Good-looking, quick-cooking… its the new way to feed the family.
There’s a lot to be said for those simple family meals we cook all the time. They’re reassuring, nostalgic and also super-yum. But I also feel like they’re in need of an update. Just a few tweaks to freshen things up. Among these recipes from my new book WeekLight, you’ll find modern, veggie-forward spins on the classics, including clever ways to tie in more goodness, all in the comfort of familiar territory.
When marinating meat or vegetables in an acidic mixture such as buttermilk, it’s best to use a non-reactive container such as glass or ceramic.
You can make one large version of this if you prefer. You’ll need a lightly greased 2-litre-capacity ovenproof dish. Just increase the baking time to 45 minutes so it cooks all the way through.
Who doesn’t love a burger every now and again? Meat-free doesn’t have to mean flavour-free… in fact, my sons often prefer these veggie variations to traditional beef burgers. You can cook these patties on a chargrill pan or barbecue, if you wish.
These bases are a great gluten-free alternative to regular pizza dough, plus the sweet potato lends them extra flavour. You can top the pizzas with your favourite green leaves and crumble or grate over whichever cheese you like. Serve them straight from the oven so they stay crunchy.
I love this fresh take on traditional spinach and cheese pies – they’re simple to make and are just as tasty warm from the oven as they are cold. Serve with your favourite relish or a spoonful of tzatziki.
At my house, I put all the fillings on the table and let everyone build their own tacos – they can choose their favourite combinations, so it’s more fun. To make these tacos meat free, simply leave out the chicken and double the amount of cauliflower.
Feel free to use any combination of mushrooms and herbs. For a speedier option, use some kale instead of mushrooms. There’s no need to pre-roast the kale – just tear up the leaves (stems removed) and sprinkle on to the baked ricotta tart base with the remaining parmesan. Drizzle with the oil, bake for 5 minutes (longer for crispier kale) and you’re done!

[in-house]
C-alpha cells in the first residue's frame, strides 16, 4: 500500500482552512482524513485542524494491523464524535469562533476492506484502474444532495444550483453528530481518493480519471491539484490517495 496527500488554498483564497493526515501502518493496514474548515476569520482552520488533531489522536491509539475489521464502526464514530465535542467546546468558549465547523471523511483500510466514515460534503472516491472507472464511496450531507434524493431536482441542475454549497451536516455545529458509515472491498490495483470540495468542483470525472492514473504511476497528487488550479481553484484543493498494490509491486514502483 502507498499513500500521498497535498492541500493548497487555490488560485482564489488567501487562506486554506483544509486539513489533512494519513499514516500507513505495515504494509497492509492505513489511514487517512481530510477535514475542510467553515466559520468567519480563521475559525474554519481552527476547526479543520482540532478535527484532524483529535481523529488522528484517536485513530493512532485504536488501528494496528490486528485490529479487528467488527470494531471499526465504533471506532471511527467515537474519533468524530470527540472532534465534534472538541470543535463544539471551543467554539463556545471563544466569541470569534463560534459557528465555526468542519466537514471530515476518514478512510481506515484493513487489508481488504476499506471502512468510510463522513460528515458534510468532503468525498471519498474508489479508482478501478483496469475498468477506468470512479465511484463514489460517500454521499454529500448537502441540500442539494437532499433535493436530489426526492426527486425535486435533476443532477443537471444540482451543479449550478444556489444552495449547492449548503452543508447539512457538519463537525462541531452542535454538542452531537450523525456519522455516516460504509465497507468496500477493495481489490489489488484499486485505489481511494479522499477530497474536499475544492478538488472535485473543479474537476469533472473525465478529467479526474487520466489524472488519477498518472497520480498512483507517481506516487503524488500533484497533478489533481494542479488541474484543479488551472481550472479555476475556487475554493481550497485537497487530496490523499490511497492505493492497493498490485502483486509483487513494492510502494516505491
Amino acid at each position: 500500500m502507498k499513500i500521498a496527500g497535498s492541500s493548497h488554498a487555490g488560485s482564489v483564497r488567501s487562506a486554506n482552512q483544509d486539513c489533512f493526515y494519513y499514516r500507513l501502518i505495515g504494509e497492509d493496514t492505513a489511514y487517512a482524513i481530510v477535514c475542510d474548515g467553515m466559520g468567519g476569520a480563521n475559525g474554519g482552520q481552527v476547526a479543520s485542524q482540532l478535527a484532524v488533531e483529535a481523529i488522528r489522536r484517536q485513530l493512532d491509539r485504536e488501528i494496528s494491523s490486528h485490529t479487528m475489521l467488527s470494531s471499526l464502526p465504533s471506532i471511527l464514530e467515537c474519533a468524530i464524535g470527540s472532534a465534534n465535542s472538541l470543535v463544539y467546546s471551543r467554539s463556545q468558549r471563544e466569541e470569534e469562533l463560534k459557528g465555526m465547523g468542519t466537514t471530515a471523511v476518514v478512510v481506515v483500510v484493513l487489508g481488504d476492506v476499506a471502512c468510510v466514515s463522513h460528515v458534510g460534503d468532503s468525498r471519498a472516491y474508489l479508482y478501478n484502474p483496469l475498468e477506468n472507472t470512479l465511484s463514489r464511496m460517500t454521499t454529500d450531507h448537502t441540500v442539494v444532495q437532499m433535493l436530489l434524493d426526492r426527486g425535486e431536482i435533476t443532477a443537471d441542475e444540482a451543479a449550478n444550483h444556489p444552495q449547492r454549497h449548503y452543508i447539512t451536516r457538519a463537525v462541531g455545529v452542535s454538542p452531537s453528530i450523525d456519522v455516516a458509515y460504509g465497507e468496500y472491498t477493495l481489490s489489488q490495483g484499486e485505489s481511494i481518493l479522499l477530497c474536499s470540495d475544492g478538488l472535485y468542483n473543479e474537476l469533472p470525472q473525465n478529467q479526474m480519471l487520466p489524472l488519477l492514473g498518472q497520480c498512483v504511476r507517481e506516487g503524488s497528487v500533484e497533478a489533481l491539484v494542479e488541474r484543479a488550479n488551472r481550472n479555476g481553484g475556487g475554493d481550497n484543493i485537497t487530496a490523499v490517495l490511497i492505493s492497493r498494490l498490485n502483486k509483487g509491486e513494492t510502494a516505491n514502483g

This soup is my absolute stand-by saviour. I’ll often make a large batch and freeze it in single portions to either take to the studio for lunch, or as a late-home nutritious dinner. It’s such a warming feel-good meal. I use ground almonds to thicken the soup, and to add essential nutrients. To make this recipe nut-free, swap the ground almonds for 200g pumpkin seeds instead, blitzing them in a food processor until ground, or add 300g drained silken tofu just before blending – delicious.
The secret to turning these crispy fritters is to let them cook for the full 6 minutes on each side – don’t be tempted to flip too early! You can wrap any leftover fritters and keep them in the fridge. When ready to use, cover and warm them slightly in the oven. In the book you’ll find super-fresh meal ideas that use these crispy fritters as a base.
You can swap the smoked trout for thin slices of prosciutto, bresaola or rare-roasted beef. I’ll often make extra pickled onions and store them in a glass container in the fridge. Use them in salads, on burgers or as a zingy side to grilled fish, meat or vegetables.
Join me next month
I’ll be visiting London for the launch of the book and an appearance on BBC One’s Saturday Kitchen on 19 October. On 22 October, I’ll be taking over the Oscar Bar & Restaurant at Charlotte Street hotel, where you’ll be able to have your copy of the book signed at the end of the evening. And on 23 October I’ll be in conversation with lifestyle journalist Fiona McCarthy at Anthropologie, Regent Street, London W1.
Buy Donna’s book with 20 per cent off
These recipes are from WeekLight by Donna Hay, which will be published by 4th Estate on 3 October, price £20. To order a copy for £16 until 20 October call 01603 648155 or go to mailshop.co.uk; p&p is free on all orders.